US threats to withdraw funding from the World Anti-Doping Agency (WADA) could lead to that country’s expulsion from international sporting events, including the Olympic Games, which are guided by the anti-doping watchdog.

If the US pulls funding from WADA its athletes could be barred from international competitions as part of countermeasures which could be imposed by the body as a response.

In June the White House’s Office of National Drug Control Policy (ONDCP) presented a report to the US congress which claimed that WADA needed immediate changes and reorganization.

The report also said that the US, which is WADA’s largest single contributor, could quit funding the body if not given greater
representation in the anti-doping organization, along with a “proportionate voice in decision-making.”

WADA president Witold Banka told Reuters that a great number of countries were outraged by the US approach to WADA funding, revealing that there were proposals to declare the US non-compliant with the anti-doping code, which would automatically leave its athletes without major competitions.

The consequences of a withdrawal of WADA funding by the U.S. could be more severe and far reaching for American athletes. We have been approached by a number of governments of the world that were shocked by the threats from the U.S. government supported by USADA (United States Anti-Doping Agency)” Banka said.

These governments want us to consider an amendment to the compliance standard meaning that non-payment by a government of its WADA contribution could lead directly to that country’s NADO (National Anti-Doping Organization) being declared non-compliant with the World Anti-Doping Code. Inevitably, this could have serious repercussions for athletes from that country, including their participation in major international sporting events,” he added.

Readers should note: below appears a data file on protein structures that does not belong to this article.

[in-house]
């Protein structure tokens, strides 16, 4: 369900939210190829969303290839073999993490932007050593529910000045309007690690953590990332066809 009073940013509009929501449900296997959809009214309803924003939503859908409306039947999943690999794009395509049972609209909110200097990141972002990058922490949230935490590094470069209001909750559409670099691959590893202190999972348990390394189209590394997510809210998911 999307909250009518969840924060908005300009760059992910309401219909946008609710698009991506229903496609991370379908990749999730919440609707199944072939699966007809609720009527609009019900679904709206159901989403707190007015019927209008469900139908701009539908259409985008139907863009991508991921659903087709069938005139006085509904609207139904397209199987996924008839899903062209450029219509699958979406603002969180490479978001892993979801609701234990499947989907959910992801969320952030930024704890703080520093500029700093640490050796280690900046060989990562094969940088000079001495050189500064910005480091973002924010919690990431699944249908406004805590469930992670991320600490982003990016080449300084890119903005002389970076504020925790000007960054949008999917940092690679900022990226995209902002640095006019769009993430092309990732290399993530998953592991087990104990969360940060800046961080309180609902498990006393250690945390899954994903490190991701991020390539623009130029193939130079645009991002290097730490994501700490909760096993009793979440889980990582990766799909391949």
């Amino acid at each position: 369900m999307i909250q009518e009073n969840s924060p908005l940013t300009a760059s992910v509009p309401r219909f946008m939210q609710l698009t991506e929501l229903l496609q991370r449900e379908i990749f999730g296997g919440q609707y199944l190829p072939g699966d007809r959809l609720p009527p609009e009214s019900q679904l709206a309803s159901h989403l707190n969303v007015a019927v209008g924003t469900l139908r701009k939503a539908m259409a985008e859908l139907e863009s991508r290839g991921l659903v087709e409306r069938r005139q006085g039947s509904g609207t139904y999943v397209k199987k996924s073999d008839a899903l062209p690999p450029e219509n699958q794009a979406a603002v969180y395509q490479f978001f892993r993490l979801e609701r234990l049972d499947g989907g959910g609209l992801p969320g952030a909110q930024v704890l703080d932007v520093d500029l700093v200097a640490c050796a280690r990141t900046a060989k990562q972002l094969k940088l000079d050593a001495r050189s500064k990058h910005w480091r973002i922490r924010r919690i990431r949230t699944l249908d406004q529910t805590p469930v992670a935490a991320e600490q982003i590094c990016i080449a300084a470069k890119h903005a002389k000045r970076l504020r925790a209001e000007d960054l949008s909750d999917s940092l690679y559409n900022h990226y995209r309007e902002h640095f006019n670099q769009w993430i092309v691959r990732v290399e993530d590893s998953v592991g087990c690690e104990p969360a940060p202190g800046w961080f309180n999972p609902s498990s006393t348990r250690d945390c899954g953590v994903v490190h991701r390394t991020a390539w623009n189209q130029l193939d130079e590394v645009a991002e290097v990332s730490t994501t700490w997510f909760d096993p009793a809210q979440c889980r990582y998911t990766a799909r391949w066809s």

The head of WADA also noted that if the US were to withdraw funding it would also lose its seats on the WADA Foundation Board and on all committees.

US sports leaders who have been critical of the WADA policy have been continuously ignoring calls to revise their own anti-doping programs and enforce doping rules domestically.

The vast majority of US professional sport leagues, including the National Football League (NFL), Major League Baseball (MLB), National Hockey League (NHL), and National Basketball Association (NBA) are not subject to World Anti-Doping Agency (WADA) procedures, prompting accusations that they have less-effective anti-doping programs.